Some Economic Thoughts

This morning, while reading electoralvote, I saw the line: “the housing crisis is an issue that really provides a bright line between the parties. The Democrats want to bail out the greedy little guys who bought homes they couldn’t afford. The Republicans want to bail out the greedy banks who loaned money to people who had no chance of ever repaying it.”

I think statements like that are misguided and pejorative. If any bailouts occur, in my opinion, they are not specifically to help out the dumb homeowners or the greedy banks. They are to prevent the collateral damage. Let me explain.

We’ve all heard about the homeowners who accepted loans they didn’t understand or couldn’t afford at the time. We all have little sympathy for those folks. We’ve all heard about the banks that are greedy, trying to get every nickle out of folks. We have no sympathy for them. We’re hearing little about the other folks affected.

Consider the homeowner who bought a house in the last 3-5 years, just to find more space for their family. They have good credit ratings, but due to rates or other economic uncertainty did a variable rate loan (either for their main mortgage, or a home equity line to renovate a room). If they have a variable rate loan, it isn’t one of the exotic option ARMs, but a more conventional variable or 5/25. Right now, they are seeing equity plummit (making future loans more difficult to obtain), and rates remain stable (not dropping) due to bank fears. They are being hurt in this crisis through no fault of their own.

Consider your local theatre, museum, city, or state. They need to issue bonds to improve roads, infrastructure, schools. They need to issue bonds to expand their facilities. Because banks are running scared about anyone being able to pay them back, they are raising interest rates on these bonds. In turn, the bond money is costing your theatre, non-profit, or city more, limiting what they can do and destroying their budget. They are being hurt in this crisis through no fault of their own (and in turn, we the patrons or taxpayers are hurt).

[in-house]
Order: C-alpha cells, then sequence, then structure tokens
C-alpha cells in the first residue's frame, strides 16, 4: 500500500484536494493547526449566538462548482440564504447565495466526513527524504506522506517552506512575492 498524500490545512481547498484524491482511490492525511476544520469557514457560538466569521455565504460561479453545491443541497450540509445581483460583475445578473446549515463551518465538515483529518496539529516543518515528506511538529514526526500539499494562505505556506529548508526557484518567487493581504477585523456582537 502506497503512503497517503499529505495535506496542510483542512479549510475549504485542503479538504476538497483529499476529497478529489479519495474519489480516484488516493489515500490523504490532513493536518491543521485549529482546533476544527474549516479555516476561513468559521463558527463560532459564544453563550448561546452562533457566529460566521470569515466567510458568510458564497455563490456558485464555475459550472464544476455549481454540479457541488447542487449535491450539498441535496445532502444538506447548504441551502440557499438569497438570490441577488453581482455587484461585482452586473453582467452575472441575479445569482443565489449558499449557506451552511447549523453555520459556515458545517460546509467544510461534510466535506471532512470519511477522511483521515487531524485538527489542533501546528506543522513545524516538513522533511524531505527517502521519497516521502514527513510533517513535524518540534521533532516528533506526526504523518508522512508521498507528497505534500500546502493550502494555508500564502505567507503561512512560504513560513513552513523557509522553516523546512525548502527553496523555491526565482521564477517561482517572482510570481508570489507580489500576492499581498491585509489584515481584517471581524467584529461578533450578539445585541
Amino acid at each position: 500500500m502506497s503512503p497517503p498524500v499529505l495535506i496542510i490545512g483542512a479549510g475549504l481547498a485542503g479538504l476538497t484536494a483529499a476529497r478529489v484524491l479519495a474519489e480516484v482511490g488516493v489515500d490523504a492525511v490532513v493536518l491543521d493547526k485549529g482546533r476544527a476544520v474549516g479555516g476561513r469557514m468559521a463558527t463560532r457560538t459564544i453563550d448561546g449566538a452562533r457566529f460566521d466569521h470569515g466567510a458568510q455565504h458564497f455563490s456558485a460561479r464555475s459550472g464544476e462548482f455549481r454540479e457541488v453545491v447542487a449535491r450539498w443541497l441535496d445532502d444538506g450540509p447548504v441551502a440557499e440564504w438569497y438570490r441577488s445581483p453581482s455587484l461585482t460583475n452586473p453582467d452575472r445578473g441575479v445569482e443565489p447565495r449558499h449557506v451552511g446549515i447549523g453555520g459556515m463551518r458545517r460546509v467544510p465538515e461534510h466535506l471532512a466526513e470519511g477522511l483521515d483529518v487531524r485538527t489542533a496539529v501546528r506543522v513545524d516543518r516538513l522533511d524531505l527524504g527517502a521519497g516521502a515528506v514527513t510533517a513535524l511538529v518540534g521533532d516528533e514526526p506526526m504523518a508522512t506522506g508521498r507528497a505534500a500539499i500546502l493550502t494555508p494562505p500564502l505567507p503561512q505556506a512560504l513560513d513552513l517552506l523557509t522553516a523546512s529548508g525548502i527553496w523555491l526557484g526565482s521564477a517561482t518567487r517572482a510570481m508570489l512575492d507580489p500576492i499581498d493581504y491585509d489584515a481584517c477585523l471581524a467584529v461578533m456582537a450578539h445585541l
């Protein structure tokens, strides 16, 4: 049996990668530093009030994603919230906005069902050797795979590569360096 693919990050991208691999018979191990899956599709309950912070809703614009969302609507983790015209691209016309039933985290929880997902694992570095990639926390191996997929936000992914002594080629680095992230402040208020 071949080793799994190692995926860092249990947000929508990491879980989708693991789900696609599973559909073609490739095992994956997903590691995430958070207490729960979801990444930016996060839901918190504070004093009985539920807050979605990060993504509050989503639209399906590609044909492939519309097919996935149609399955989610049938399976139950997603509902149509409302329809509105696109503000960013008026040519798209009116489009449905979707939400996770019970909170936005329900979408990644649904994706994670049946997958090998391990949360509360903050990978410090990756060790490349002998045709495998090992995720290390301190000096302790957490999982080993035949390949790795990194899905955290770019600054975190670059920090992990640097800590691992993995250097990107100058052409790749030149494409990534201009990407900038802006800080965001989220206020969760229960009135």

Consider the financial markets as a whole. When large institutions teeter or fail, others get scared. There starts to be market panic, and investors or institutions start trying to pull their money out. This reduces stock prices, which leads to more people pulling their money out. It also hurts the folks who aren’t panicing, who were depending on those funds for college educations or retirement. If the institutions fail, it hurts the employees of the organization, the folks who the failing institution holds funds, as well as creating more fear in other organizations, making the spiral downward worse.

Consider trade. Panics and failing economies reduce the value of the dollar, making imported items more expensive. This affects fuel costs to some extent (although those are calculated in dollars), but it also affects the raw goods used to make things. This means the prices rise, hurting individuals more.

We’ve seen the effect of major panics before — look at the late 1920s and early 1930s. They hurt society as a whole. At that time, regulations were put in place that prevented panic on the consumer banking side (and that side, other than incredibly high credit card rates, isn’t panicing). We haven’t had as much regulation on the commercial banking side, or on some newer aspects of the market… and thus they have the potential for free-fall.

When bailouts occur (and they have in the past), they should not be to bailout the dumb, but to prevent the collateral damage from spreading and hurting the country as a whole. Thus, I see some of the fed moves, such as providing additional loan guarantees, adjusting conforming limits, etc, as reasonable actions… and I see the purchase of Bear Stearns as a reasonable action. I see other proposals, such as notions to protect people already in foreclosure, as too late and ineffective for the economy as a whole. For the latter case, we need to provide opportunities to restructure debt so that it can be confidently repaid (not written off), or clever ways to defer debt down the line until the crisis is past and folks are more likely in better financial positions. We need confidence, not panic.